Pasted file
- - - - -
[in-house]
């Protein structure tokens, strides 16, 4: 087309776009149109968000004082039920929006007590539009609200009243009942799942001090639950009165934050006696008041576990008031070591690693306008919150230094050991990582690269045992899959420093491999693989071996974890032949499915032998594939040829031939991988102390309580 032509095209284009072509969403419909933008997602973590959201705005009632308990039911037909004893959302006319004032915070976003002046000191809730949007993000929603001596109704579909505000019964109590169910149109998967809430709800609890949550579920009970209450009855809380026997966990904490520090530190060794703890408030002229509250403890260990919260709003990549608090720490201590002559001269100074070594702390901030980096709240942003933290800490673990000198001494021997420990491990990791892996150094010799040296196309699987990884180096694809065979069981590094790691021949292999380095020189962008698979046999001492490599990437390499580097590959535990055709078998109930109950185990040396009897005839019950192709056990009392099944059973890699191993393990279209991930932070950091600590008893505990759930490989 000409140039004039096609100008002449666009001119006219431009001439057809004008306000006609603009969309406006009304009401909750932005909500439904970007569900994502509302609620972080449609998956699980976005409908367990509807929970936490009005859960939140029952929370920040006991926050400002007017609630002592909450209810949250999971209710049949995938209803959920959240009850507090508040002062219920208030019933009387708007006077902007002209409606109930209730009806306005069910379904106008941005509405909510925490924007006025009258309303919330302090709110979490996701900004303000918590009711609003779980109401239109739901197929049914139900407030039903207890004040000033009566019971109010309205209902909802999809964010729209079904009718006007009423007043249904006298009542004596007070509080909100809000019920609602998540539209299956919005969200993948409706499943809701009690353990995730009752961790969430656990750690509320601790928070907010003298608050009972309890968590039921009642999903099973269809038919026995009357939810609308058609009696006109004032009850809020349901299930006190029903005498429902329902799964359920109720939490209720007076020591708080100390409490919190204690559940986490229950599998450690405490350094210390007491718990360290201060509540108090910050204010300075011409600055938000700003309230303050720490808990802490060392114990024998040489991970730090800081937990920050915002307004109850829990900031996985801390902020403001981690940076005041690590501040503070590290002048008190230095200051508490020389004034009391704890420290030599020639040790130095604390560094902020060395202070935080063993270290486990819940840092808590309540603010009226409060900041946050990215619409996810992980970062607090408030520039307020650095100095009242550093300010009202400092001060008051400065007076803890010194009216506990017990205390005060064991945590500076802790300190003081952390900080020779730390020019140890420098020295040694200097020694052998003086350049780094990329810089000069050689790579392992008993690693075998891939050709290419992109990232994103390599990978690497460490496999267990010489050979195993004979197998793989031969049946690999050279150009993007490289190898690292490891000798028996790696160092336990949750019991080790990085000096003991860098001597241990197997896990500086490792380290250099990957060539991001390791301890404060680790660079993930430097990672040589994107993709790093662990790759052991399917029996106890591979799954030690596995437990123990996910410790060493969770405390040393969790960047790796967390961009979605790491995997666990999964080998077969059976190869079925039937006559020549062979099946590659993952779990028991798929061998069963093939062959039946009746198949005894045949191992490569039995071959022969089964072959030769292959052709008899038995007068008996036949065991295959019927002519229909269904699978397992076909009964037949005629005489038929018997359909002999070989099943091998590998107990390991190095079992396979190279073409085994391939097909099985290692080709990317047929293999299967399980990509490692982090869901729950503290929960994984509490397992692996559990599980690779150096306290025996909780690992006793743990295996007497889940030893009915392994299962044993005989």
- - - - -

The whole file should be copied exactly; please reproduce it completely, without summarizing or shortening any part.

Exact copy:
[in-house]
């Protein structure tokens, strides 16, 4: 087309776009149109968000004082039920929006007590539009609200009243009942799942001090639950009165934050006696008041576990008031070591690693306008919150230094050991990582690269045992899959420093491999693989071996974890032949499915032998594939040829031939991988102390309580 032509095209284009072509969403419909933008997602973590959201705005009632308990039911037909004893959302006319004032915070976003002046000191809730949007993000929603001596109704579909505000019964109590169910149109998967809430709800609890949550579920009970209450009855809380026997966990904490520090530190060794703890408030002229509250403890260990919260709003990549608090720490201590002559001269100074070594702390901030980096709240942003933290800490673990000198001494021997420990491990990791892996150094010799040296196309699987990884180096694809065979069981590094790691021949292999380095020189962008698979046999001492490599990437390499580097590959535990055709078998109930109950185990040396009897005839019950192709056990009392099944059973890699191993393990279209991930932070950091600590008893505990759930490989 000409140039004039096609100008002449666009001119006219431009001439057809004008306000006609603009969309406006009304009401909750932005909500439904970007569900994502509302609620972080449609998956699980976005409908367990509807929970936490009005859960939140029952929370920040006991926050400002007017609630002592909450209810949250999971209710049949995938209803959920959240009850507090508040002062219920208030019933009387708007006077902007002209409606109930209730009806306005069910379904106008941005509405909510925490924007006025009258309303919330302090709110979490996701900004303000918590009711609003779980109401239109739901197929049914139900407030039903207890004040000033009566019971109010309205209902909802999809964010729209079904009718006007009423007043249904006298009542004596007070509080909100809000019920609602998540539209299956919005969200993948409706499943809701009690353990995730009752961790969430656990750690509320601790928070907010003298608050009972309890968590039921009642999903099973269809038919026995009357939810609308058609009696006109004032009850809020349901299930006190029903005498429902329902799964359920109720939490209720007076020591708080100390409490919190204690559940986490229950599998450690405490350094210390007491718990360290201060509540108090910050204010300075011409600055938000700003309230303050720490808990802490060392114990024998040489991970730090800081937990920050915002307004109850829990900031996985801390902020403001981690940076005041690590501040503070590290002048008190230095200051508490020389004034009391704890420290030599020639040790130095604390560094902020060395202070935080063993270290486990819940840092808590309540603010009226409060900041946050990215619409996810992980970062607090408030520039307020650095100095009242550093300010009202400092001060008051400065007076803890010194009216506990017990205390005060064991945590500076802790300190003081952390900080020779730390020019140890420098020295040694200097020694052998003086350049780094990329810089000069050689790579392992008993690693075998891939050709290419992109990232994103390599990978690497460490496999267990010489050979195993004979197998793989031969049946690999050279150009993007490289190898690292490891000798028996790696160092336990949750019991080790990085000096003991860098001597241990197997896990500086490792380290250099990957060539991001390791301890404060680790660079993930430097990672040589994107993709790093662990790759052991399917029996106890591979799954030690596995437990123990996910410790060493969770405390040393969790960047790796967390961009979605790491995997666990999964080998077969059976190869079925039937006559020549062979099946590659993952779990028991798929061998069963093939062959039946009746198949005894045949191992490569039995071959022969089964072959030769292959052709008899038995007068008996036949065991295959019927002519229909269904699978397992076909009964037949005629005489038929018997359909002999070989099943091998590998107990390991190095079992396979190279073409085994391939097909099985290692080709990317047929293999299967399980990509490692982090869901729950503290929960994984509490397992692996559990599980690779150096306290025996909780690992006793743990295996007497889940030893009915392994299962044993005989």